I am largely recovered now, save for my stoma and weariness at the end of the day, and grateful to be back. And so we have our first jaunt away - to a cottage on Exmoor. Where I visited this little church, part of the old Eggesford estates of the Chichester family, the unlikely Earls of Donegal (of whom the sailor Francis Chichester was a descendant). The church sits in open parkland above the Taw, but despite its fine position it was not a building that had much appeal. It is chiefly an unremarkable mid-Victorian restoration, with an interior that would be dull and dowdy were it not for the elaborate and disproportionately large memorials.
The scene-stealer - partly because it confronts you on entering by the north door - commemorates the Earl and his two wives and seven children: all nine predeceased him. There is thus a poignancy here, though you have to look hard through the grandiloquence to see it. But to be fair, the sculptor has caught some of that poignancy in his detailing.
Diagonally across the chancel is the Earl's tomb for his parents, laid side-by-side in the time-worn fashion. This monument is equal in grandiloquence to the first, and its epitaphs fulsome in the praise of this early coloniser of unhappy Ireland. A third bleakly classical monument (unfinished? cannibalised?) to a later owner of the estate completes the trinity.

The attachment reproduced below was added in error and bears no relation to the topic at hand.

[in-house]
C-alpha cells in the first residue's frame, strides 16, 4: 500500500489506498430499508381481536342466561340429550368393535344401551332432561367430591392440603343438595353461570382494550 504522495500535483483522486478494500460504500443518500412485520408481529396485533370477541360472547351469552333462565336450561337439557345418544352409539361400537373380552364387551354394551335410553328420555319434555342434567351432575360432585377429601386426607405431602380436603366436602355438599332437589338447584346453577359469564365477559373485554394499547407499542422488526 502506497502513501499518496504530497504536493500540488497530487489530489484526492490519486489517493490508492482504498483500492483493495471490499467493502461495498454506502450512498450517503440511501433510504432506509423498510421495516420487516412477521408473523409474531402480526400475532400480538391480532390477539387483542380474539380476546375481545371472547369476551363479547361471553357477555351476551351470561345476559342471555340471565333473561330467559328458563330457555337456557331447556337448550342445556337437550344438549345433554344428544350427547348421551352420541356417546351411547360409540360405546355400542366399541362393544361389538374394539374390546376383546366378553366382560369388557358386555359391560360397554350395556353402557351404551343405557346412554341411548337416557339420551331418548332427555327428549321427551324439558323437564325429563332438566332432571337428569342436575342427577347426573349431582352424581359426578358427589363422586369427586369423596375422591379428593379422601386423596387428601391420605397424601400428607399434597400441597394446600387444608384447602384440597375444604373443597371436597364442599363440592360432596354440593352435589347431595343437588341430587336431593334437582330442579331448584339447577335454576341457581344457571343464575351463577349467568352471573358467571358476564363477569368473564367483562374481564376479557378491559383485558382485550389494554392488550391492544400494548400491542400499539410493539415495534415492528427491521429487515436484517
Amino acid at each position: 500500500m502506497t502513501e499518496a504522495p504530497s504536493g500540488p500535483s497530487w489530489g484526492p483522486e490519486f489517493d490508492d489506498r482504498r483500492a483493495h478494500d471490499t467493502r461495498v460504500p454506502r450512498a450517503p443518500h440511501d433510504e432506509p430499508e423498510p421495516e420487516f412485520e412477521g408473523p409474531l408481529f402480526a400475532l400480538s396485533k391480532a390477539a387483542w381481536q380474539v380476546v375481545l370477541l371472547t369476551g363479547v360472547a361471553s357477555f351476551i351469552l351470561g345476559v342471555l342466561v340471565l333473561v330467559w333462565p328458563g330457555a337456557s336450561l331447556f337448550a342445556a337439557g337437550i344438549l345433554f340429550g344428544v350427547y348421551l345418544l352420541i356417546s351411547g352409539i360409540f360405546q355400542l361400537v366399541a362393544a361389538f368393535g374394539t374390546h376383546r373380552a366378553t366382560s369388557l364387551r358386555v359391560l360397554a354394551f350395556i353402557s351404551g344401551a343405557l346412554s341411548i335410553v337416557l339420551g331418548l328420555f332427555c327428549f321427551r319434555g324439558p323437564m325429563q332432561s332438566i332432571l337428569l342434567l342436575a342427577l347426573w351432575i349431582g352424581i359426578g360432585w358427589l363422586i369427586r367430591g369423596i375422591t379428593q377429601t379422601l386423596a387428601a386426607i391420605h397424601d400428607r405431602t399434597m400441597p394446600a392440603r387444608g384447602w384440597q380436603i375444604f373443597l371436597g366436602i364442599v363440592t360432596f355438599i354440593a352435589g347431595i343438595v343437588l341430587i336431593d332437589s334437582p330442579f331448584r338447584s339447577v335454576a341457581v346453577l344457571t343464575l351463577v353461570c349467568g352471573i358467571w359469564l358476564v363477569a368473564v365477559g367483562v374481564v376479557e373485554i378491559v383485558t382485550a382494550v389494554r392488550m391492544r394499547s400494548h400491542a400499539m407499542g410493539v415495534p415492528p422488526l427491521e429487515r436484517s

I can think of few things more painful than the death of a child, which seems outrageously against the natural order. Earlier generations, you might think, were accustomed to it, but I doubt it was ever less painful. But there is a particular sadness in these aristocratic attempts to hold on to the dead, who for all their nobility and riches remain just as dead, and the Earl presumably still as forlorn. But after five hundred years it is difficult to see these displays of grief and dynastic pride as anything other than ostentatious. Vainglory and lots of money have somehow overwhelmed natural feeling. I would suggest a simple test , if we could ever learn the answer - did the tenantry in Devon and Donegal mourn their landlords' passing?
Hoskins thought these monuments the finest of their kind in Devon., but this is not a church that speaks of much spirituality: it feels coldly unloved. And high on the hill above the church is the decayed ruin of the great house.